Skip to main content

How to Use the iPhone XS, iPhone XS Max and iPhone XR

How to Set Up Dual SIM on Your iPhone XS and XR

The iPhone XS, iPhone XS Max and iPhone XR include a new feature that will make traveling overseas much easier. The latest iPhones support two SIM cards — the physical nano-SIM card that you activate on your wireless carrier and an eSIM card that you can activate on another carrier.

With Dual SIM support on your iPhone, you can have two phone numbers. If you regularly travel internationally, you can use an international carrier’s service without taking out your SIM card.

Now that iOS 12.1 is available, you can start using your iPhone’s dual-SIM functionality. There’s just one caveat: right now, only Verizon and AT&T support eSIM for the latest iPhones in the U.S., with other carriers hopefully following suit in the near future. However, when traveling overseas, you can activate service with an international carrier that supports eSIM. An up-to-date list of carriers organized by country is available on Apple’s website.

Here’s how to take advantage of your iPhone’s dual-SIM support. —Caitlin McGarry

1. Make sure your iPhone XS, XS Max or XR is unlocked.

2. Install iOS 12.1 on your device, if you haven’t already upgraded. (Go to Settings and tap General, then Software Update to see what version of iOS 12 you’re running.)

3. Check to see which carriers support the secondary eSIM you want to use in the country you’re traveling to. You can’t take advantage of dual-SIM support with two U.S.-based carriers at the moment.

If the secondary carrier supports eSIM, there are two ways to activate service. The first is a carrier-provided QR code. The second is via the carrier’s app.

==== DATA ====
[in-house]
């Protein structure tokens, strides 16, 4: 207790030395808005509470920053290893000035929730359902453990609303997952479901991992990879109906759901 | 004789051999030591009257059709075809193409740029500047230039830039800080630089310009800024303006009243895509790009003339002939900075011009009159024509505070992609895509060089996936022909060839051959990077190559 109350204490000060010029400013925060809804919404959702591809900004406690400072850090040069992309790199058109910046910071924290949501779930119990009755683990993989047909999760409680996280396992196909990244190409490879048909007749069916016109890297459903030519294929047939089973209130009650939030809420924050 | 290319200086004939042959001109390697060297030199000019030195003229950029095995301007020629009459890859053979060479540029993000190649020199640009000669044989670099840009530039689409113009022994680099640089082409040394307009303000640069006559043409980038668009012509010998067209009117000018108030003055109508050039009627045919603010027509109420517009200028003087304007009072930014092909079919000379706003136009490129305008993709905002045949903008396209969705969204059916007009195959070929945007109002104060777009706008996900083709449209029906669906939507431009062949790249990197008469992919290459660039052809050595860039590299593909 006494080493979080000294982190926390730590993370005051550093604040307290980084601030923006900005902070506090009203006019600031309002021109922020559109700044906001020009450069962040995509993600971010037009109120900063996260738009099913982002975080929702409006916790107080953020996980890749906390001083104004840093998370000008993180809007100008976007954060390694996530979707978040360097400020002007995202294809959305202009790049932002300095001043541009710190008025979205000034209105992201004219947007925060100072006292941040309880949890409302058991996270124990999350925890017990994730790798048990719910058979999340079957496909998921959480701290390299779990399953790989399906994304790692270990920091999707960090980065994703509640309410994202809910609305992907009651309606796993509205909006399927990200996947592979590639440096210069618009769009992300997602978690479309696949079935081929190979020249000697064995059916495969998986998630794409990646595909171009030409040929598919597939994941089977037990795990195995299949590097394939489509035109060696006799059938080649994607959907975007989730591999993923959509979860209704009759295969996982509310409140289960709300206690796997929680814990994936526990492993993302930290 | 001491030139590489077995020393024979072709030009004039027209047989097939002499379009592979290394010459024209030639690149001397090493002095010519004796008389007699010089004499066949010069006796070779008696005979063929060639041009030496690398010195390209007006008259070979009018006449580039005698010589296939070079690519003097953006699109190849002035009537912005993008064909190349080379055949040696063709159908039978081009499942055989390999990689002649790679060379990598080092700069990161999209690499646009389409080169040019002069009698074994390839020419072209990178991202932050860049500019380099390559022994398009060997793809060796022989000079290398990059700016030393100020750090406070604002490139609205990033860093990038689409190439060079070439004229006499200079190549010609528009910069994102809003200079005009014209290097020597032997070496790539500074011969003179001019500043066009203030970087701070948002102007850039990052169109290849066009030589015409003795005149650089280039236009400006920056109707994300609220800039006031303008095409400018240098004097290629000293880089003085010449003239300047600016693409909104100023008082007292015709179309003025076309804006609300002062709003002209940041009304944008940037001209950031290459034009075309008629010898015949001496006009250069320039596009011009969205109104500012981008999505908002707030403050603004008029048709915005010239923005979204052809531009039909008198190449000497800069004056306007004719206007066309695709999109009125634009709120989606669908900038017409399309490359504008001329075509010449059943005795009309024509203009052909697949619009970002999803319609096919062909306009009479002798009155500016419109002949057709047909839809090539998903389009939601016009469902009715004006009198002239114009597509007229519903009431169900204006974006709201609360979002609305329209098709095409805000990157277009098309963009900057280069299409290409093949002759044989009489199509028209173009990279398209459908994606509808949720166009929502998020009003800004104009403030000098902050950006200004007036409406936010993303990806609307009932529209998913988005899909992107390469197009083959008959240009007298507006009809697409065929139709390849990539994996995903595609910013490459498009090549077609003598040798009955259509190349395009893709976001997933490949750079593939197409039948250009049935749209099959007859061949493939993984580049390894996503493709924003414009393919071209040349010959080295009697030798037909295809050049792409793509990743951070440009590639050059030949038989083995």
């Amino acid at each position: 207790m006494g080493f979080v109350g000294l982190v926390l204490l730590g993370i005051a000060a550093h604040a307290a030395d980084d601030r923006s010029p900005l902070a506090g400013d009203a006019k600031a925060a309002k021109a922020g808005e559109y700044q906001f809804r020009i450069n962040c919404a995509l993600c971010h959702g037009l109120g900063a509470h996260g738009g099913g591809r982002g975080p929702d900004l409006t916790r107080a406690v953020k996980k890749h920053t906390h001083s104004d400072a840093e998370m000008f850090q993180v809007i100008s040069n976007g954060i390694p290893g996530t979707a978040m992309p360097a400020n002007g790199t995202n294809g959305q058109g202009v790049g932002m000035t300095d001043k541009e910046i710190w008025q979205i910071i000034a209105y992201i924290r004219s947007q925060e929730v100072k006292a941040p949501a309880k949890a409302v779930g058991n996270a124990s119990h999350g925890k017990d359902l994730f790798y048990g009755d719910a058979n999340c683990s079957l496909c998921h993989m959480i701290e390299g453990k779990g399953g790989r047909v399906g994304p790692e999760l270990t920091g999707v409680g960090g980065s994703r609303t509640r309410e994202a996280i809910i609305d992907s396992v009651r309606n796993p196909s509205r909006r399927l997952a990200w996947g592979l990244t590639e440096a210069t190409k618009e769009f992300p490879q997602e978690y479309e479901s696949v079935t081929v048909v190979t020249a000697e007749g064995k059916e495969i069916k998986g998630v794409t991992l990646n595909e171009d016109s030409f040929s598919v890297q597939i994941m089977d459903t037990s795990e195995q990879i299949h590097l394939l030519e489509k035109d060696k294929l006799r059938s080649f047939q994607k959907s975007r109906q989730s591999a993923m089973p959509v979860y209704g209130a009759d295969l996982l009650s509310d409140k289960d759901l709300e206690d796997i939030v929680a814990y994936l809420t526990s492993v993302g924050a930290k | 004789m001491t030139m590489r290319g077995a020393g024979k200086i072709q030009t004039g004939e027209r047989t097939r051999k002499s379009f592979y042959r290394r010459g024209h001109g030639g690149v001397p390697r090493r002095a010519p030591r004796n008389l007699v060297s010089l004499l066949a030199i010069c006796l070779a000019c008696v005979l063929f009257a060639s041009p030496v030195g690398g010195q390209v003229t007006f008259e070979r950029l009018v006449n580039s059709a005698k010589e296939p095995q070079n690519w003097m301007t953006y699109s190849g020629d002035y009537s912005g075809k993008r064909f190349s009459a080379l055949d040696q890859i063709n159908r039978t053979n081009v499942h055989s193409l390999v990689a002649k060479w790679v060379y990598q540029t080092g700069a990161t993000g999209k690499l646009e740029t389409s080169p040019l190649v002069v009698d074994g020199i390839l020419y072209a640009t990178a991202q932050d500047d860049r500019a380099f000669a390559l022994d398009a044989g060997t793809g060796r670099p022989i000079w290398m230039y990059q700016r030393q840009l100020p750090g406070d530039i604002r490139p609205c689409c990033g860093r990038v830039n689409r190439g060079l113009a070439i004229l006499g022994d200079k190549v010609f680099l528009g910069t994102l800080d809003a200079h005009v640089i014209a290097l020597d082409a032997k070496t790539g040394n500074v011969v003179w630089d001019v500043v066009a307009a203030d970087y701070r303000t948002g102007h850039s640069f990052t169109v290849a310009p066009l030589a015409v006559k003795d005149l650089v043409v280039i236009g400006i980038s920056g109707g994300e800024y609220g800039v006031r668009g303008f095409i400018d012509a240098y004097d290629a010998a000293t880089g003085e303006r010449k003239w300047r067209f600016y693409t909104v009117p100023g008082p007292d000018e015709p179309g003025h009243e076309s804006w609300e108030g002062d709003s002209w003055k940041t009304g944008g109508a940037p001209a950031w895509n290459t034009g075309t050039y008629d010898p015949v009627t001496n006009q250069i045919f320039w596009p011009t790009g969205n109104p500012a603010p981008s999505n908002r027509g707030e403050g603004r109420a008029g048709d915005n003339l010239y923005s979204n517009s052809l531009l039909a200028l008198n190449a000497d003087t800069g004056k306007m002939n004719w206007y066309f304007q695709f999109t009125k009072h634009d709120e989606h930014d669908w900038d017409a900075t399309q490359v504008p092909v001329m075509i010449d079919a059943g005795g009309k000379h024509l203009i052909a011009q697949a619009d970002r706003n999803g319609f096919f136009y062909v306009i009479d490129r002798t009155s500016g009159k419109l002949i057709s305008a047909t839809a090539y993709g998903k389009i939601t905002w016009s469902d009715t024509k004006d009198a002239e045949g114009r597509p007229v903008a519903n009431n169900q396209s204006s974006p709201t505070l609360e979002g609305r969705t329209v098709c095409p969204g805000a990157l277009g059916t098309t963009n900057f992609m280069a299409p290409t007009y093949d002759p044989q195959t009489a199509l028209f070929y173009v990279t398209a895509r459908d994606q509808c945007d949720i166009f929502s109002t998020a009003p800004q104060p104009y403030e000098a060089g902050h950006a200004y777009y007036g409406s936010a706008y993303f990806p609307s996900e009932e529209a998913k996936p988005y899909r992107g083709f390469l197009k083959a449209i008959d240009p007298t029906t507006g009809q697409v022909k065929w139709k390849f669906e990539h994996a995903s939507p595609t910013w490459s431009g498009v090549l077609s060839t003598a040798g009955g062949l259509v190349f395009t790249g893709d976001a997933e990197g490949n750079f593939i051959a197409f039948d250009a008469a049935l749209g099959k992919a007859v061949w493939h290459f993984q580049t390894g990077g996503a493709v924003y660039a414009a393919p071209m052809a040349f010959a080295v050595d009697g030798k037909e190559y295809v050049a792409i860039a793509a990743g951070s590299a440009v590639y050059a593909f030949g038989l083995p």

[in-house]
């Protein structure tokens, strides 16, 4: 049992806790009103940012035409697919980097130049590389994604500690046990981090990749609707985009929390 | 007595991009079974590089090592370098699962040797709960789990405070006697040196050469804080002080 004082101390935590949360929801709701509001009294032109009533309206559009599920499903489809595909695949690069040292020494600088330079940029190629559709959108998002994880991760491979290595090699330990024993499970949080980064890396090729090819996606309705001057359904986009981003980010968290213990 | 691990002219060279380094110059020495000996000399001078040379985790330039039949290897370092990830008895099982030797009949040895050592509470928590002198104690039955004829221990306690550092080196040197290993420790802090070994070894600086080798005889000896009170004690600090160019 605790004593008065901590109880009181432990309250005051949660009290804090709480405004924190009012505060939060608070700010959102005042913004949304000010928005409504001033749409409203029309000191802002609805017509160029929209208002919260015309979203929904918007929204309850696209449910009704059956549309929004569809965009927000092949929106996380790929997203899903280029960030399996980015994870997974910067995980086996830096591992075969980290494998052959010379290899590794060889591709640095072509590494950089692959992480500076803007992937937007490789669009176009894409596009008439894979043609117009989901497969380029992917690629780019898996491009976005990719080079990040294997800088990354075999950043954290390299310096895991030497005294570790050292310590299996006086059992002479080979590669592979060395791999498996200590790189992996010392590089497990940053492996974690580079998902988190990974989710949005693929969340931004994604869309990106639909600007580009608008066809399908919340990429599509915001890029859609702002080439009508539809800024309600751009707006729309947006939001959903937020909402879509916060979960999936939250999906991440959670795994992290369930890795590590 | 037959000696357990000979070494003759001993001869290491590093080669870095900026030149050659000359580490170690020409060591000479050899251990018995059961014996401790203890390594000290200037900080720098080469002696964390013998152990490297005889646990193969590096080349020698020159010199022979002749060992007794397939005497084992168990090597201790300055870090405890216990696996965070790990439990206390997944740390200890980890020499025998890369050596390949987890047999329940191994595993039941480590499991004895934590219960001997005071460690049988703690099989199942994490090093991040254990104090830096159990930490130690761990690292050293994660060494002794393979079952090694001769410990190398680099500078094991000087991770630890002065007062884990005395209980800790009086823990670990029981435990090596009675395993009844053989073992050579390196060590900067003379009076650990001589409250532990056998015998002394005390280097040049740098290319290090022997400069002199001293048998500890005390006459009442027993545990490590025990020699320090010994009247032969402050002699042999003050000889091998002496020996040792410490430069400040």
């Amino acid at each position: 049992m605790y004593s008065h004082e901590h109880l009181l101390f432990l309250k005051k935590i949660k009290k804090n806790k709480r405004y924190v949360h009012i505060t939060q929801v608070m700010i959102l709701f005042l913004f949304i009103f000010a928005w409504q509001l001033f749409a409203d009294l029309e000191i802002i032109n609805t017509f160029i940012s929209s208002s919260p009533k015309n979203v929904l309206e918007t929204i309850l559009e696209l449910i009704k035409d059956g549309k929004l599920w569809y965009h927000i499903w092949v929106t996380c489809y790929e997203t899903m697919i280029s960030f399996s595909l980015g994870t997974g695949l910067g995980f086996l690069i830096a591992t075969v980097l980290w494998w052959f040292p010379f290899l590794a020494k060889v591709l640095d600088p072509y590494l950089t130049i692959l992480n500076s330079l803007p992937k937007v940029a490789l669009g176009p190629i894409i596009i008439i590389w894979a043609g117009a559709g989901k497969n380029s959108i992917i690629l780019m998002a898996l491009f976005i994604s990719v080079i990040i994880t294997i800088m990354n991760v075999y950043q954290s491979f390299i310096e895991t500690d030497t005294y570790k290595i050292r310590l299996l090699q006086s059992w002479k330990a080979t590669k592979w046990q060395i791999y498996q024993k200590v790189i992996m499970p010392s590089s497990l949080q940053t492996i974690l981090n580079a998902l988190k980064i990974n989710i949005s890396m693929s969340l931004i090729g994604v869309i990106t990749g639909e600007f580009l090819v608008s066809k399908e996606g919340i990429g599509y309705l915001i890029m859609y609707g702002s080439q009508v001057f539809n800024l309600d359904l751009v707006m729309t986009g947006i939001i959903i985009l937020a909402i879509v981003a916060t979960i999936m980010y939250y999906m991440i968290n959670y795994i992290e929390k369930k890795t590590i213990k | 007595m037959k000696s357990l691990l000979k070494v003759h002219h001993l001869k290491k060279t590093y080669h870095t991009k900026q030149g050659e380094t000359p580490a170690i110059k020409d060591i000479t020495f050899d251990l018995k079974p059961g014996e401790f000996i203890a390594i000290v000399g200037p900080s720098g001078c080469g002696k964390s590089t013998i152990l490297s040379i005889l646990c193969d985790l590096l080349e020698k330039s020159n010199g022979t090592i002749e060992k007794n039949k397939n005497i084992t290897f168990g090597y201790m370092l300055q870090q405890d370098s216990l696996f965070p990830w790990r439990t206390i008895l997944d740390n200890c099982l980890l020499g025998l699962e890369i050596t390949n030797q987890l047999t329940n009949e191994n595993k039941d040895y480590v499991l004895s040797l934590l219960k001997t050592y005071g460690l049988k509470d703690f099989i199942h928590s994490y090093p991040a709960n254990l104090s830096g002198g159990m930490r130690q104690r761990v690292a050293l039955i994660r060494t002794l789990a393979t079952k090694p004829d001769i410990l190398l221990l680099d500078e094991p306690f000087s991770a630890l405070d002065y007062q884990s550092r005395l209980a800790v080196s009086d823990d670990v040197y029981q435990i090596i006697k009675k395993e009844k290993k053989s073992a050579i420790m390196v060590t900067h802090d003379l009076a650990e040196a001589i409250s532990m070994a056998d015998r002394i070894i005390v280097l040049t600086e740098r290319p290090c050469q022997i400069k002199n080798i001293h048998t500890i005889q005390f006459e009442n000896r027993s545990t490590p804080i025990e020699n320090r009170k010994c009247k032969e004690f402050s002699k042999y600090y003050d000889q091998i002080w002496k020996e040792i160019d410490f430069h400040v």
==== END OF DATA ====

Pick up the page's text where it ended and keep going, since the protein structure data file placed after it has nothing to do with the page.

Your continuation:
1. To scan the QR code provided by the secondary carrier, open the Settings app.

2. Tap Cellular.

3. Select Add Cellular Plan.

4. Your iPhone’s camera will pop up. Place the carrier-provided QR code in frame and scan it. You can also enter the details manually.

If you don’t have a QR code, you can install the carrier’s app on your iPhone and use it to buy and activate a wireless plan. Bear in mind that as the system currently operates, you can't transfer existing service from a physical SIM card to an eSIM. In other words, if you start with a physical SIM card in your iPhone for AT&T service at home, your device's eSIM will be used for other carriers, and you can't transition your AT&T plan to it. The eSIM setup notes listed below are for purchasing new lines on an unlocked handset that isn't already set up with those carriers.

Carrier-specific notes

On Verizon: Verizon customers will need the MyVerizon app to enable eSIM functionality. To begin the process, open the app and tap Join Now, copy and paste your device's digital IMEI number (found in the About menu in Settings>General), and follow the next on-screen prompts. Eventually you should receive a QR code in an email, which can be scanned through the same process listed in the steps above. A full list of directions is available on Verizon's support site.

On AT&T: AT&T customers will have to go to the carrier's bring-your-own-phone website to start up a new line through an eSIM, using that same IMEI number found in the device's settings. After purchasing service, you'll be supplied with a QR code, which can be scanned using your iPhone through the Add Cellular Plan menu in Settings>Cellular, just like the steps above indicate.

On T-Mobile: Setting up an iPhone for eSIM use on T-Mobile requires you to download one of carrier's apps, which will walk you through the process. eSIM support is currently restricted to prepaid account holders, thought that should expand to postpaid in the near future.

Tom's Guide Staff

Tom's Guide upgrades your life by helping you decide what products to buy, finding the best deals and showing you how to get the most out of them and solving problems as they arise. Tom's Guide is here to help you accomplish your goals, find great products without the hassle, get the best deals, discover things others don’t want you to know and save time when problems arise. Visit the About Tom's Guide page for more information and to find out how we test products.